Trendy Wooden Display Shelf for Non-woodworkers

4 Materials
2 Days

Don’t know your jigsaw from your orbital sander? That doesn’t mean you can’t make a shelf that looks like you are an expert carpenter and spent hours doing cutting edge design.

Scrolling through my previous posts you may notice that although I use wood, most of it is of the ‘not even cut once’ variety. Thats because, frankly, I can’t cut wood. Not even a bit. I can hardly drill a hole. I do, however, have bags of someone else’s off-cuts in my garage and every time I drive in I just love on the cute little blocks and try to come up with another project for them. This is my latest.

Find some wood blocks and a frame

I spent a couple of glorious minutes sorting through my wood, admiring each little piece and finding the most interesting shapes and colours. Wearing gloves is a must since there are splinters galore. I looked for ones that had at least two straight edges, one that could be stuck to a frame and one that was level to serve as a shelf. Other than that, anything goes - some have curves, some are slanted, few are perfect rectangles.

The frame is one of those supawood craft frames that you buy at hobby shops. This one had been used as a memo board and already had hooks attached.

Sand and seal the blocks

Quite self-explanatory. I used Krylon Colormaster Cover Max in Clear to seal with.

Base coat
Paint a design

I used two coats of two different colours of chalk paint and allowed plenty of time between each for drying. I drew the mid-century splodges freehand with a pencil and used a smaller brush to outline them first. Afterwards I sealed everything with the Krylon.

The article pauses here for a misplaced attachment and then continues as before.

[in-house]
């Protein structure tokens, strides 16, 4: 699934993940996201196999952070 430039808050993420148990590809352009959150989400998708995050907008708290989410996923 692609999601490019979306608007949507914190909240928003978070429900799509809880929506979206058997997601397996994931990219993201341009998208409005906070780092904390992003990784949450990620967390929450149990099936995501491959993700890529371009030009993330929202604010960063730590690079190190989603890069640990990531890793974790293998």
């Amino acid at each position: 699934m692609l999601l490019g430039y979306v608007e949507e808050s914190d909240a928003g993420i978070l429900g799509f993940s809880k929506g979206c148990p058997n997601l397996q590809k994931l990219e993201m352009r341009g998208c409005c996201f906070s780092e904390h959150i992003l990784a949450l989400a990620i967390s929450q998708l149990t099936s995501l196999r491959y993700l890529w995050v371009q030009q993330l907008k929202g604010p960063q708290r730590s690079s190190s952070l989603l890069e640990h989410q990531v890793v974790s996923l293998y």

After the first coat of pink - it gets better

Optional: Mark and drill holes

Initially I thought that I would make the shelves really strong by screwing them into the backing. I arranged them onto the painted design, took a photo for reference purposes and then marked the positions lightly! (spare yourself the frustration of trying to erase deep pencil ruts from chalk paint) with pencil. I then drilled two holes each. This meant that I had reference points when I screwed them in from the back.

And then I got lazy and decided to glue them with wood glue instead, far easier but I am obviously not going to display heirloom glass paperweights on them. The glue squelched out and I wiped it away whilst still wet- another lesson learned a while ago. I left everything to dry overnight. As simple as that.

Hang and display your pretties

With my shelves dry and hooks already attached, all that remained was to drive 2 Hilties into the wall to hang the shelf ensemble. Now tell me it doesn't look like it was created by some edgy Scandinavian designer...

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